April Fools! I promised in my last post that I would start blogging more often. Three weeks later, here we are. Gotcha, didn’t I? Unintentional April Fools’ jokes are the best.
Now, the good news is that I’ve had at least three posts bouncing around in my head in the meantime. This is the first.
As part of our Hebrew class, Psalm 115 was required reading. It’s a great psalm made even better by the unfamiliar, fresh, and raw Hebrew poetry. Its mocking description of idolatry in vv. 4-8 are pretty hilarious but sobering. Why would anyone worship idols that can’t actually do anything? The psalmist observes that “those who make them become like them; so do all who trust in them” (v. 8).
The tragic irony is that while we sneer at these ancient idolatrous practices, we ourselves are idolaters at heart. In fact, John Calvin famously referred to the human heart as an idol factory. We obsess over the self-absorbed celebrities of Hollywood. We seek a political savior in the next presidential candidate. We gather to worship at vast sports stadiums, cheering on our gods as they do battle with the gods of enemy cities. We lavish attention and praise on our cars, motorcycles, and iPhones. We hide from the world all day with iPod earbuds nestled gently in our ears, soaking in the music of our favorite musicians. We gather as families in front of our living room shrines, basking in the glow of our television sets, amusing ourselves with the latest trivialities of our culture. Our attention and energy, our passion and joy, is devoted to all of these and not to the God of the heavens.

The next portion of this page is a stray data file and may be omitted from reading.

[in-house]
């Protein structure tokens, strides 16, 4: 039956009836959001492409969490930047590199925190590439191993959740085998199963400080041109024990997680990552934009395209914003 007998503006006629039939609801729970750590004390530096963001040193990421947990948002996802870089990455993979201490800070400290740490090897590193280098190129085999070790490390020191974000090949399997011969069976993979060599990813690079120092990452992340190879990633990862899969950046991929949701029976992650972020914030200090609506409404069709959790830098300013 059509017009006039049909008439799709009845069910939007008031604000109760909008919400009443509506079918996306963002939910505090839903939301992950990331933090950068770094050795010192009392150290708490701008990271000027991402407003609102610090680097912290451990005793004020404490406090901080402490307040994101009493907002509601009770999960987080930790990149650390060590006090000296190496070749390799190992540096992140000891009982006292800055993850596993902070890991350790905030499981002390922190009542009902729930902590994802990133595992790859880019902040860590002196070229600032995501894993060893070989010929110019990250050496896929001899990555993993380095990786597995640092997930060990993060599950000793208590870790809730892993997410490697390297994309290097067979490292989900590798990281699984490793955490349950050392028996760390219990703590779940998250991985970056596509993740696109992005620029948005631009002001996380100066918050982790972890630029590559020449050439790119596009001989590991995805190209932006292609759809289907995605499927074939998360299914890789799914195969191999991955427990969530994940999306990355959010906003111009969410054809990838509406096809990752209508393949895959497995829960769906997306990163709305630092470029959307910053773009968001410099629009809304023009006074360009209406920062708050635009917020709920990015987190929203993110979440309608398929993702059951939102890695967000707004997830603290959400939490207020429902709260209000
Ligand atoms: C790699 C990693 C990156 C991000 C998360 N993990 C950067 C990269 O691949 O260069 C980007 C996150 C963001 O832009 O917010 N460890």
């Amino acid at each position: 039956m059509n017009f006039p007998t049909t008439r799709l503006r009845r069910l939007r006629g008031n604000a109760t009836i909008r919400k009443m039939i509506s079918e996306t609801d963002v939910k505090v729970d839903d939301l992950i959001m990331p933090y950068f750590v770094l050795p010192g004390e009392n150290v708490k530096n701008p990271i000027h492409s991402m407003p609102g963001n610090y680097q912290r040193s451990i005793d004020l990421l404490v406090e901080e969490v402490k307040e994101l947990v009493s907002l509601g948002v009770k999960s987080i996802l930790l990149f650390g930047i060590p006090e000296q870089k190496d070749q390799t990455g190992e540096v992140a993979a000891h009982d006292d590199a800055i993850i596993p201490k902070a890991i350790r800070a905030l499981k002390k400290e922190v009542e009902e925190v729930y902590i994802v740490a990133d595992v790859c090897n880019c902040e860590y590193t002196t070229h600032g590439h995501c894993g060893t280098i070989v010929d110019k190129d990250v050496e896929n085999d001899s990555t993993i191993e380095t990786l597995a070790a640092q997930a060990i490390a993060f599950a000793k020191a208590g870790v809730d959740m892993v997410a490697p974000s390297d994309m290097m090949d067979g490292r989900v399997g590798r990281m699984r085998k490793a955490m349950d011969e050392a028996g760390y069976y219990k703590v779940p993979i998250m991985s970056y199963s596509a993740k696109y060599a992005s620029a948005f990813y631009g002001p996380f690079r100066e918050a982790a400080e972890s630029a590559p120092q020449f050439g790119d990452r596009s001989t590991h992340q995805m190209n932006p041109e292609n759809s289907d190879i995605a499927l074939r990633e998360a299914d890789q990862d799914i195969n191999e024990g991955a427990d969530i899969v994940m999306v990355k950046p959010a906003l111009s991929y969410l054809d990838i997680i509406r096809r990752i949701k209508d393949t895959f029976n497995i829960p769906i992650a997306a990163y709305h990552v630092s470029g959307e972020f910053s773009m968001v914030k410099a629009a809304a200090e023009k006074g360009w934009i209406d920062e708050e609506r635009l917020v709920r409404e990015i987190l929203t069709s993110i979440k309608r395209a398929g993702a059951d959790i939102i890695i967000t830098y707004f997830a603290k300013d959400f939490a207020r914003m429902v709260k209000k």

As I think about it, at least the ancient Canaanites had a leg up on us. They worshiped idols which—they thought—possessed supernatural abilities, were immortal, and could help them in times of need. Our idols fail in every respect. These people would probably laugh at us today. They would laugh at our primitive practice of idolatry and our pathetic attempts to supplant the Lord Almighty.